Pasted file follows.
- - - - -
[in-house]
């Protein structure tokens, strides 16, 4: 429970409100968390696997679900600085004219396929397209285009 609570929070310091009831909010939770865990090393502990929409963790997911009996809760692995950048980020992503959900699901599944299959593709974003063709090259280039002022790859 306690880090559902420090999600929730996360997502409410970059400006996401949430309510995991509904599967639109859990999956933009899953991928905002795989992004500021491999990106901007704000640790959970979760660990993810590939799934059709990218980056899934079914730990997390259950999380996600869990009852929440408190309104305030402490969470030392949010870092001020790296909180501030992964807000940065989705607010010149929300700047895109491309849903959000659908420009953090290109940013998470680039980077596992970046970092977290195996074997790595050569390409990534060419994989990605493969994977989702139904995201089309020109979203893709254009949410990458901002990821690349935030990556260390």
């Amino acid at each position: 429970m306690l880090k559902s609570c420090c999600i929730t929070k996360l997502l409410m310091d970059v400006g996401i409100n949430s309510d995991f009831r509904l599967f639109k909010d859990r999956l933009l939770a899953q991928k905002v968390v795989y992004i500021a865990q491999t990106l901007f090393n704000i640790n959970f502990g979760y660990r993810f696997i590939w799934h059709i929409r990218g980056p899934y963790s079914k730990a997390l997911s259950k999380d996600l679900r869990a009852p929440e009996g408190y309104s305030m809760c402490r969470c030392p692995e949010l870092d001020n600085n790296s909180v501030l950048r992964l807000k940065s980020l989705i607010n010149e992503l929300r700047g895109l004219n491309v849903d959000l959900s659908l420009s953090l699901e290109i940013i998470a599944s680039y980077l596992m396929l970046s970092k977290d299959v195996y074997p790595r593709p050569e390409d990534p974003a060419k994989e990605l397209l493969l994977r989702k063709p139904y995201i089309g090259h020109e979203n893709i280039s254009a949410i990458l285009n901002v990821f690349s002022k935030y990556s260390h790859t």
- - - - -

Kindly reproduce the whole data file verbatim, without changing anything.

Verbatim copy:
[in-house]
């Protein structure tokens, strides 16, 4: 429970409100968390696997679900600085004219396929397209285009 609570929070310091009831909010939770865990090393502990929409963790997911009996809760692995950048980020992503959900699901599944299959593709974003063709090259280039002022790859 306690880090559902420090999600929730996360997502409410970059400006996401949430309510995991509904599967639109859990999956933009899953991928905002795989992004500021491999990106901007704000640790959970979760660990993810590939799934059709990218980056899934079914730990997390259950999380996600869990009852929440408190309104305030402490969470030392949010870092001020790296909180501030992964807000940065989705607010010149929300700047895109491309849903959000659908420009953090290109940013998470680039980077596992970046970092977290195996074997790595050569390409990534060419994989990605493969994977989702139904995201089309020109979203893709254009949410990458901002990821690349935030990556260390």
């Amino acid at each position: 429970m306690l880090k559902s609570c420090c999600i929730t929070k996360l997502l409410m310091d970059v400006g996401i409100n949430s309510d995991f009831r509904l599967f639109k909010d859990r999956l933009l939770a899953q991928k905002v968390v795989y992004i500021a865990q491999t990106l901007f090393n704000i640790n959970f502990g979760y660990r993810f696997i590939w799934h059709i929409r990218g980056p899934y963790s079914k730990a997390l997911s259950k999380d996600l679900r869990a009852p929440e009996g408190y309104s305030m809760c402490r969470c030392p692995e949010l870092d001020n600085n790296s909180v501030l950048r992964l807000k940065s980020l989705i607010n010149e992503l929300r700047g895109l004219n491309v849903d959000l959900s659908l420009s953090l699901e290109i940013i998470a599944s680039y980077l596992m396929l970046s970092k977290d299959v195996y074997p790595r593709p050569e390409d990534p974003a060419k994989e990605l397209l493969l994977r989702k063709p139904y995201i089309g090259h020109e979203n893709i280039s254009a949410i990458l285009n901002v990821f690349s002022k935030y990556s260390h790859t």